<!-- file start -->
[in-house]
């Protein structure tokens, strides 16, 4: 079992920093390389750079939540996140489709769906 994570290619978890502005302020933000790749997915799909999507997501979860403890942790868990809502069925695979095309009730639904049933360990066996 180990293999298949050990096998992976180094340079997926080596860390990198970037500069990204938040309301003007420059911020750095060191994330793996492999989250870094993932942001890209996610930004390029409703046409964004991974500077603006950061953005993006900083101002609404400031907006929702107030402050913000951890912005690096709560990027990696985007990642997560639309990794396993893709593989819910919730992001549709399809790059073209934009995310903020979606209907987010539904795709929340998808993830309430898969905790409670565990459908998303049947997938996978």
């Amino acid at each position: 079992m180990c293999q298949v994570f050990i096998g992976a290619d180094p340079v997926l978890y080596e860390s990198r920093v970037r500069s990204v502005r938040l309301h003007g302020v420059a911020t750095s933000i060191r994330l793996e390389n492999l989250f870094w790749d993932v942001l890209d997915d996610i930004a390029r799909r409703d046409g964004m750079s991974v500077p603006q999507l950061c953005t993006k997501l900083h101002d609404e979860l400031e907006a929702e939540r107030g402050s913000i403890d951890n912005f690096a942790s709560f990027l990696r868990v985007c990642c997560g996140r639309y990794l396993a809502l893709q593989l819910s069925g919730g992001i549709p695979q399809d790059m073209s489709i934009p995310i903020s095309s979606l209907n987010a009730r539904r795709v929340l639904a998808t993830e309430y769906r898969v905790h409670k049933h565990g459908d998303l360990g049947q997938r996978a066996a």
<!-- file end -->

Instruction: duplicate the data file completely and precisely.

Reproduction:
[in-house]
């Protein structure tokens, strides 16, 4: 079992920093390389750079939540996140489709769906 994570290619978890502005302020933000790749997915799909999507997501979860403890942790868990809502069925695979095309009730639904049933360990066996 180990293999298949050990096998992976180094340079997926080596860390990198970037500069990204938040309301003007420059911020750095060191994330793996492999989250870094993932942001890209996610930004390029409703046409964004991974500077603006950061953005993006900083101002609404400031907006929702107030402050913000951890912005690096709560990027990696985007990642997560639309990794396993893709593989819910919730992001549709399809790059073209934009995310903020979606209907987010539904795709929340998808993830309430898969905790409670565990459908998303049947997938996978």
């Amino acid at each position: 079992m180990c293999q298949v994570f050990i096998g992976a290619d180094p340079v997926l978890y080596e860390s990198r920093v970037r500069s990204v502005r938040l309301h003007g302020v420059a911020t750095s933000i060191r994330l793996e390389n492999l989250f870094w790749d993932v942001l890209d997915d996610i930004a390029r799909r409703d046409g964004m750079s991974v500077p603006q999507l950061c953005t993006k997501l900083h101002d609404e979860l400031e907006a929702e939540r107030g402050s913000i403890d951890n912005f690096a942790s709560f990027l990696r868990v985007c990642c997560g996140r639309y990794l396993a809502l893709q593989l819910s069925g919730g992001i549709p695979q399809d790059m073209s489709i934009p995310i903020s095309s979606l209907n987010a009730r539904r795709v929340l639904a998808t993830e309430y769906r898969v905790h409670k049933h565990g459908d998303l360990g049947q997938r996978a066996a």